2 June 2020
Author: Rachael Stott and Lara Piras
It’s not only luxury brands cracking down on the impact of their operations. So too are FMCG giants such as Unilever, which has announced the company could sell off brands such as Marmite and Magnum that harm the planet through their production or negatively impact society, regardless of whether they are profitable.
A powerful conglomerate like Unilever, the parent company of more than 400 household brands, making such bold business decisions demonstrates the fundamental importance of having eco-initiatives in place to futureproof success. As Alan Jope, its CEO, explains: ‘Principles are only principles if they cost you something.’
He adds: ‘Can these brands figure out how to make society or the planet better in a way that lasts for decades?’, suggesting that brands void of strong and effective sustainable plans could soon feel irrelevant as a result.
Now, Unilever will focus on brands such as Dove, Hellmann’s and Sunsilk, brands that unsurprisingly have eco-friendly strategies already in place, which align with Unilever’s holistic sustainability goals, which include reducing environmental impact by half by 2030. (source: Unilever Sustainable Living). In fact, in summer of 2019, the company announced that its purpose-led, sustainable living brands are growing 69% faster than the rest of the business and delivering 75% of the company’s growth.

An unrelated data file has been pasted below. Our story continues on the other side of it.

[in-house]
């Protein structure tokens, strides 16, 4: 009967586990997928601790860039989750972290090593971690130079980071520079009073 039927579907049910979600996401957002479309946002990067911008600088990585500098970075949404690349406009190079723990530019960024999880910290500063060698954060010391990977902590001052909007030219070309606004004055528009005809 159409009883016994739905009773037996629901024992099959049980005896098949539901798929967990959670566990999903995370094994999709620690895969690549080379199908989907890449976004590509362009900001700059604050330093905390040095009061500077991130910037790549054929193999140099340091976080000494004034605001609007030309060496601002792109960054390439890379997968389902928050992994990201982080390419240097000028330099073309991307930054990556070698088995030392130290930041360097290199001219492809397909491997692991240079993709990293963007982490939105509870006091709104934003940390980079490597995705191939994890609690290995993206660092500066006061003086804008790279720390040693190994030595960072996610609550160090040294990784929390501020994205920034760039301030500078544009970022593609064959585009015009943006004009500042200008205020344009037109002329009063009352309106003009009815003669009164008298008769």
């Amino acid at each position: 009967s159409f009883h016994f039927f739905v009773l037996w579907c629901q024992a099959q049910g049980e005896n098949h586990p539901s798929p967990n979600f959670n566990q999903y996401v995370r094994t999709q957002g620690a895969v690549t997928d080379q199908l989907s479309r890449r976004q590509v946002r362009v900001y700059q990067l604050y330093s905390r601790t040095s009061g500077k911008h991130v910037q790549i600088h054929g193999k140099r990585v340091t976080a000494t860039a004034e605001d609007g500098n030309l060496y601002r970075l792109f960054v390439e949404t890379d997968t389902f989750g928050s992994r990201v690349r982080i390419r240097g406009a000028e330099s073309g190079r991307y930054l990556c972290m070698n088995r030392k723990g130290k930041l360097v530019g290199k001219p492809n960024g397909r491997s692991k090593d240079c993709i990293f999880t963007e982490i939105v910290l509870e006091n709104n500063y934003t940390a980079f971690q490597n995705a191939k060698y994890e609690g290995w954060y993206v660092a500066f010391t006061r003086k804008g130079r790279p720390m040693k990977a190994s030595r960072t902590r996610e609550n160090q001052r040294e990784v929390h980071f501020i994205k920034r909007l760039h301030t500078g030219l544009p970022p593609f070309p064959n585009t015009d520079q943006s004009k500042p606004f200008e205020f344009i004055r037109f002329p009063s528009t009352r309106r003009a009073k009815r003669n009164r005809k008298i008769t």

Beyond fashion and FMCG, the footwear industry is also in the spotlight, emitting around 700m metric tonnes of carbon dioxide each year (source: Quantis). This is why sneaker brand Allbirds is launching a Carbon Fund and self-imposing a carbon tax on the company. The fund will ensure the brand is carbon neutral by paying for initiatives such as rainforest conservation and supporting wind farms to produce renewable energy. Its self-imposed tax is calculated via an intricate formula that even accounts for the smaller details of its operations. For example, it takes into consideration how much carbon is created farming the sheep that provide the wool for its shoes, as well as the transport along its supply chains, and energy consumption at Allbirds’ headquarters.
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